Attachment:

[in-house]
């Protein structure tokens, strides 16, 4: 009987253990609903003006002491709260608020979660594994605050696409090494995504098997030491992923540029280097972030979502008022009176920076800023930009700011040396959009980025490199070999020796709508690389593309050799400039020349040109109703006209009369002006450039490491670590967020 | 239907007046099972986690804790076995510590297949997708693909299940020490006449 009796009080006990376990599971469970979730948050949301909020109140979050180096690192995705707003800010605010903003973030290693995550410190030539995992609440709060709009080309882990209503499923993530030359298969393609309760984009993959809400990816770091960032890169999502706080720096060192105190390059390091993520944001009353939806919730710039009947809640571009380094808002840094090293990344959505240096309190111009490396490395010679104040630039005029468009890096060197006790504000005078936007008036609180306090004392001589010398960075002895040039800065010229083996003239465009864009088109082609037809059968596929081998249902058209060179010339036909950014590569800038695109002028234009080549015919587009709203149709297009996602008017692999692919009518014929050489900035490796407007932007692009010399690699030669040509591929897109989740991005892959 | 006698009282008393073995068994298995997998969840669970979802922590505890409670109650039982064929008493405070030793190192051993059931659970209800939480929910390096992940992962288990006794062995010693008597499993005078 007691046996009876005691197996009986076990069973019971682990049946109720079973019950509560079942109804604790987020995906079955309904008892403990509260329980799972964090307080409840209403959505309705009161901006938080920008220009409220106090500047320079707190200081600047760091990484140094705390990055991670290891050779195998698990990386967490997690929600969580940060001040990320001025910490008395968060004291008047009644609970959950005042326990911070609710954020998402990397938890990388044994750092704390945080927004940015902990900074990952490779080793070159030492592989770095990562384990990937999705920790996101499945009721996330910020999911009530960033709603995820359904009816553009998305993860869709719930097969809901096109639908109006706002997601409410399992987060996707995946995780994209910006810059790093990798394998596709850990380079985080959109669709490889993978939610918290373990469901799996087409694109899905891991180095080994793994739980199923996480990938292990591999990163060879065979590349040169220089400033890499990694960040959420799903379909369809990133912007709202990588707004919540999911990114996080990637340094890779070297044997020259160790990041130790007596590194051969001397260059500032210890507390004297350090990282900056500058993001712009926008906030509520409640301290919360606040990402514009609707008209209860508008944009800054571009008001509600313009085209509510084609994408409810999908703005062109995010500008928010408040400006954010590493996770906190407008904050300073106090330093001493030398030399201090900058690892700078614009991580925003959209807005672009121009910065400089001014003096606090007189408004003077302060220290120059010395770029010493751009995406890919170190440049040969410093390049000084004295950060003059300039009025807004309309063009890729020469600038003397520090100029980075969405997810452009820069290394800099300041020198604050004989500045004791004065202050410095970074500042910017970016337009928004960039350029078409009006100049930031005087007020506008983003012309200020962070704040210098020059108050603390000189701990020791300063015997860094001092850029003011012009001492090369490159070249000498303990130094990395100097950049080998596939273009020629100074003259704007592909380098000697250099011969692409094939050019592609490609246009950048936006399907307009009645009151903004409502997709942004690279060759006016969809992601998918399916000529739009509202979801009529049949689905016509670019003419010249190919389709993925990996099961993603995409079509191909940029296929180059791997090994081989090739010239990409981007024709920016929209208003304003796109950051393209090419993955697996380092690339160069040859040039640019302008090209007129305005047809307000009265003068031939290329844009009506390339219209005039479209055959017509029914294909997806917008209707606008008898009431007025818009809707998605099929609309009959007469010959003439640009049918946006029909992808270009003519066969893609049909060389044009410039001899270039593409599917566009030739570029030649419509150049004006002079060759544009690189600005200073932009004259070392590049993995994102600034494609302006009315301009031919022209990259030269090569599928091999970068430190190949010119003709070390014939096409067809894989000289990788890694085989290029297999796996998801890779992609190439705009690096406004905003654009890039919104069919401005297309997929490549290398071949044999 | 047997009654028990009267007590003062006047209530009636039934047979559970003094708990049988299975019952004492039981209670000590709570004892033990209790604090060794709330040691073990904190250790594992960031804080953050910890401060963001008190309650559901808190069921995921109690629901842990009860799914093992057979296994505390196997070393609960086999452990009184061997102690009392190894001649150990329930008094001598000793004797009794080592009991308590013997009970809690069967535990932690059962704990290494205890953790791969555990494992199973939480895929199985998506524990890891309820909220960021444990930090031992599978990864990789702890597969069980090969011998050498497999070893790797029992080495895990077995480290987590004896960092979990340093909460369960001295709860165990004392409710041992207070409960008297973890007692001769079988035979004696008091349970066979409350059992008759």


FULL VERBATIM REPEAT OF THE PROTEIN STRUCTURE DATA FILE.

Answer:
[in-house]
């Protein structure tokens, strides 16, 4: 009987253990609903003006002491709260608020979660594994605050696409090494995504098997030491992923540029280097972030979502008022009176920076800023930009700011040396959009980025490199070999020796709508690389593309050799400039020349040109109703006209009369002006450039490491670590967020 | 239907007046099972986690804790076995510590297949997708693909299940020490006449 009796009080006990376990599971469970979730948050949301909020109140979050180096690192995705707003800010605010903003973030290693995550410190030539995992609440709060709009080309882990209503499923993530030359298969393609309760984009993959809400990816770091960032890169999502706080720096060192105190390059390091993520944001009353939806919730710039009947809640571009380094808002840094090293990344959505240096309190111009490396490395010679104040630039005029468009890096060197006790504000005078936007008036609180306090004392001589010398960075002895040039800065010229083996003239465009864009088109082609037809059968596929081998249902058209060179010339036909950014590569800038695109002028234009080549015919587009709203149709297009996602008017692999692919009518014929050489900035490796407007932007692009010399690699030669040509591929897109989740991005892959 | 006698009282008393073995068994298995997998969840669970979802922590505890409670109650039982064929008493405070030793190192051993059931659970209800939480929910390096992940992962288990006794062995010693008597499993005078 007691046996009876005691197996009986076990069973019971682990049946109720079973019950509560079942109804604790987020995906079955309904008892403990509260329980799972964090307080409840209403959505309705009161901006938080920008220009409220106090500047320079707190200081600047760091990484140094705390990055991670290891050779195998698990990386967490997690929600969580940060001040990320001025910490008395968060004291008047009644609970959950005042326990911070609710954020998402990397938890990388044994750092704390945080927004940015902990900074990952490779080793070159030492592989770095990562384990990937999705920790996101499945009721996330910020999911009530960033709603995820359904009816553009998305993860869709719930097969809901096109639908109006706002997601409410399992987060996707995946995780994209910006810059790093990798394998596709850990380079985080959109669709490889993978939610918290373990469901799996087409694109899905891991180095080994793994739980199923996480990938292990591999990163060879065979590349040169220089400033890499990694960040959420799903379909369809990133912007709202990588707004919540999911990114996080990637340094890779070297044997020259160790990041130790007596590194051969001397260059500032210890507390004297350090990282900056500058993001712009926008906030509520409640301290919360606040990402514009609707008209209860508008944009800054571009008001509600313009085209509510084609994408409810999908703005062109995010500008928010408040400006954010590493996770906190407008904050300073106090330093001493030398030399201090900058690892700078614009991580925003959209807005672009121009910065400089001014003096606090007189408004003077302060220290120059010395770029010493751009995406890919170190440049040969410093390049000084004295950060003059300039009025807004309309063009890729020469600038003397520090100029980075969405997810452009820069290394800099300041020198604050004989500045004791004065202050410095970074500042910017970016337009928004960039350029078409009006100049930031005087007020506008983003012309200020962070704040210098020059108050603390000189701990020791300063015997860094001092850029003011012009001492090369490159070249000498303990130094990395100097950049080998596939273009020629100074003259704007592909380098000697250099011969692409094939050019592609490609246009950048936006399907307009009645009151903004409502997709942004690279060759006016969809992601998918399916000529739009509202979801009529049949689905016509670019003419010249190919389709993925990996099961993603995409079509191909940029296929180059791997090994081989090739010239990409981007024709920016929209208003304003796109950051393209090419993955697996380092690339160069040859040039640019302008090209007129305005047809307000009265003068031939290329844009009506390339219209005039479209055959017509029914294909997806917008209707606008008898009431007025818009809707998605099929609309009959007469010959003439640009049918946006029909992808270009003519066969893609049909060389044009410039001899270039593409599917566009030739570029030649419509150049004006002079060759544009690189600005200073932009004259070392590049993995994102600034494609302006009315301009031919022209990259030269090569599928091999970068430190190949010119003709070390014939096409067809894989000289990788890694085989290029297999796996998801890779992609190439705009690096406004905003654009890039919104069919401005297309997929490549290398071949044999 | 047997009654028990009267007590003062006047209530009636039934047979559970003094708990049988299975019952004492039981209670000590709570004892033990209790604090060794709330040691073990904190250790594992960031804080953050910890401060963001008190309650559901808190069921995921109690629901842990009860799914093992057979296994505390196997070393609960086999452990009184061997102690009392190894001649150990329930008094001598000793004797009794080592009991308590013997009970809690069967535990932690059962704990290494205890953790791969555990494992199973939480895929199985998506524990890891309820909220960021444990930090031992599978990864990789702890597969069980090969011998050498497999070893790797029992080495895990077995480290987590004896960092979990340093909460369960001295709860165990004392409710041992207070409960008297973890007692001769079988035979004696008091349970066979409350059992008759």